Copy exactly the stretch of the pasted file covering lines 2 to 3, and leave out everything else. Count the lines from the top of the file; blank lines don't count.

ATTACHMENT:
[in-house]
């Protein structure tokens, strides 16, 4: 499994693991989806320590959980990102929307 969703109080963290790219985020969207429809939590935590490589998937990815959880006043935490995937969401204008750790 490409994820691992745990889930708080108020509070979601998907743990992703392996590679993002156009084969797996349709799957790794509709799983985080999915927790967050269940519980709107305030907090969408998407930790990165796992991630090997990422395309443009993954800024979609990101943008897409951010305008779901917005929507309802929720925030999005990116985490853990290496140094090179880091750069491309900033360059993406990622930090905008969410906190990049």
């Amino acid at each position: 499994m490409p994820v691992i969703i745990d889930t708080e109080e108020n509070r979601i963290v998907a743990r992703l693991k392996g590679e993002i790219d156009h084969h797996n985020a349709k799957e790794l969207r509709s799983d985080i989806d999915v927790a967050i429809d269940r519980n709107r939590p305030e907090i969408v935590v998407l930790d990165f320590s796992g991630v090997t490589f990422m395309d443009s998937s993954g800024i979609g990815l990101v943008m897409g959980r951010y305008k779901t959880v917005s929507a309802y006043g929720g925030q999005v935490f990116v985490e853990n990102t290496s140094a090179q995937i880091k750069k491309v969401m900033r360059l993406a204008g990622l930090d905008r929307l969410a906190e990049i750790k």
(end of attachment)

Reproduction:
């Protein structure tokens, strides 16, 4: 499994693991989806320590959980990102929307 969703109080963290790219985020969207429809939590935590490589998937990815959880006043935490995937969401204008750790 490409994820691992745990889930708080108020509070979601998907743990992703392996590679993002156009084969797996349709799957790794509709799983985080999915927790967050269940519980709107305030907090969408998407930790990165796992991630090997990422395309443009993954800024979609990101943008897409951010305008779901917005929507309802929720925030999005990116985490853990290496140094090179880091750069491309900033360059993406990622930090905008969410906190990049």
């Amino acid at each position: 499994m490409p994820v691992i969703i745990d889930t708080e109080e108020n509070r979601i963290v998907a743990r992703l693991k392996g590679e993002i790219d156009h084969h797996n985020a349709k799957e790794l969207r509709s799983d985080i989806d999915v927790a967050i429809d269940r519980n709107r939590p305030e907090i969408v935590v998407l930790d990165f320590s796992g991630v090997t490589f990422m395309d443009s998937s993954g800024i979609g990815l990101v943008m897409g959980r951010y305008k779901t959880v917005s929507a309802y006043g929720g925030q999005v935490f990116v985490e853990n990102t290496s140094a090179q995937i880091k750069k491309v969401m900033r360059l993406a204008g990622l930090d905008r929307l969410a906190e990049i750790k």